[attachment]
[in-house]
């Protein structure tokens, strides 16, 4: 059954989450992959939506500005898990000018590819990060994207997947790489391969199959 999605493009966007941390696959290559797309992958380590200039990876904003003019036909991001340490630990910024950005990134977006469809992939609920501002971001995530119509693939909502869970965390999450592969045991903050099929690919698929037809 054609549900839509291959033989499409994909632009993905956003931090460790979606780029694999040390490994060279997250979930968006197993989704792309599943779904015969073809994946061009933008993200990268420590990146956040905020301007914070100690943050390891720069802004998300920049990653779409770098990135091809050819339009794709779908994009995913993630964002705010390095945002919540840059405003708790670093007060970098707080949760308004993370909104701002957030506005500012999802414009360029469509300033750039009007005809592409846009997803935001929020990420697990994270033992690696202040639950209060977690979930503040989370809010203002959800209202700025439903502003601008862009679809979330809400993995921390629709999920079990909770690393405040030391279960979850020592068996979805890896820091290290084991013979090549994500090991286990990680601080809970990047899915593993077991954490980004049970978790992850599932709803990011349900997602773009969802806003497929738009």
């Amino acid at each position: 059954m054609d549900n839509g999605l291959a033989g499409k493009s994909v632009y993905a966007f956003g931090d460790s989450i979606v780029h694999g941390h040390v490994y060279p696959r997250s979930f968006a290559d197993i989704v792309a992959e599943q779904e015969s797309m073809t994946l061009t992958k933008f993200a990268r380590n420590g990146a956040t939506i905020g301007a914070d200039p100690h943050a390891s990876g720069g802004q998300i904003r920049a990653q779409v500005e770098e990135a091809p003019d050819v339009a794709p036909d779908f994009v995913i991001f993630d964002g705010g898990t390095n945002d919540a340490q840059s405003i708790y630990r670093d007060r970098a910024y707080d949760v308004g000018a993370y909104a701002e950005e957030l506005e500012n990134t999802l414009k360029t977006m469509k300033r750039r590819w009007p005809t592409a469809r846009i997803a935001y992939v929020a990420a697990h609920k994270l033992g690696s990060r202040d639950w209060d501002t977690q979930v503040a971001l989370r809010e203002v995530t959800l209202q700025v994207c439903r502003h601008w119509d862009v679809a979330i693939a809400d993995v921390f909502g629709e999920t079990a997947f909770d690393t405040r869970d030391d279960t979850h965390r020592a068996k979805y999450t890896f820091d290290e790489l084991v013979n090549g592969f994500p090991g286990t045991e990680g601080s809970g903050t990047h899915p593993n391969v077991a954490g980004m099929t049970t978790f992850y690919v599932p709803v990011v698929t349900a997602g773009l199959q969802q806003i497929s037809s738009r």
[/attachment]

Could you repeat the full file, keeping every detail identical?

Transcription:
[in-house]
């Protein structure tokens, strides 16, 4: 059954989450992959939506500005898990000018590819990060994207997947790489391969199959 999605493009966007941390696959290559797309992958380590200039990876904003003019036909991001340490630990910024950005990134977006469809992939609920501002971001995530119509693939909502869970965390999450592969045991903050099929690919698929037809 054609549900839509291959033989499409994909632009993905956003931090460790979606780029694999040390490994060279997250979930968006197993989704792309599943779904015969073809994946061009933008993200990268420590990146956040905020301007914070100690943050390891720069802004998300920049990653779409770098990135091809050819339009794709779908994009995913993630964002705010390095945002919540840059405003708790670093007060970098707080949760308004993370909104701002957030506005500012999802414009360029469509300033750039009007005809592409846009997803935001929020990420697990994270033992690696202040639950209060977690979930503040989370809010203002959800209202700025439903502003601008862009679809979330809400993995921390629709999920079990909770690393405040030391279960979850020592068996979805890896820091290290084991013979090549994500090991286990990680601080809970990047899915593993077991954490980004049970978790992850599932709803990011349900997602773009969802806003497929738009």
């Amino acid at each position: 059954m054609d549900n839509g999605l291959a033989g499409k493009s994909v632009y993905a966007f956003g931090d460790s989450i979606v780029h694999g941390h040390v490994y060279p696959r997250s979930f968006a290559d197993i989704v792309a992959e599943q779904e015969s797309m073809t994946l061009t992958k933008f993200a990268r380590n420590g990146a956040t939506i905020g301007a914070d200039p100690h943050a390891s990876g720069g802004q998300i904003r920049a990653q779409v500005e770098e990135a091809p003019d050819v339009a794709p036909d779908f994009v995913i991001f993630d964002g705010g898990t390095n945002d919540a340490q840059s405003i708790y630990r670093d007060r970098a910024y707080d949760v308004g000018a993370y909104a701002e950005e957030l506005e500012n990134t999802l414009k360029t977006m469509k300033r750039r590819w009007p005809t592409a469809r846009i997803a935001y992939v929020a990420a697990h609920k994270l033992g690696s990060r202040d639950w209060d501002t977690q979930v503040a971001l989370r809010e203002v995530t959800l209202q700025v994207c439903r502003h601008w119509d862009v679809a979330i693939a809400d993995v921390f909502g629709e999920t079990a997947f909770d690393t405040r869970d030391d279960t979850h965390r020592a068996k979805y999450t890896f820091d290290e790489l084991v013979n090549g592969f994500p090991g286990t045991e990680g601080s809970g903050t990047h899915p593993n391969v077991a954490g980004m099929t049970t978790f992850y690919v599932p709803v990011v698929t349900a997602g773009l199959q969802q806003i497929s037809s738009r």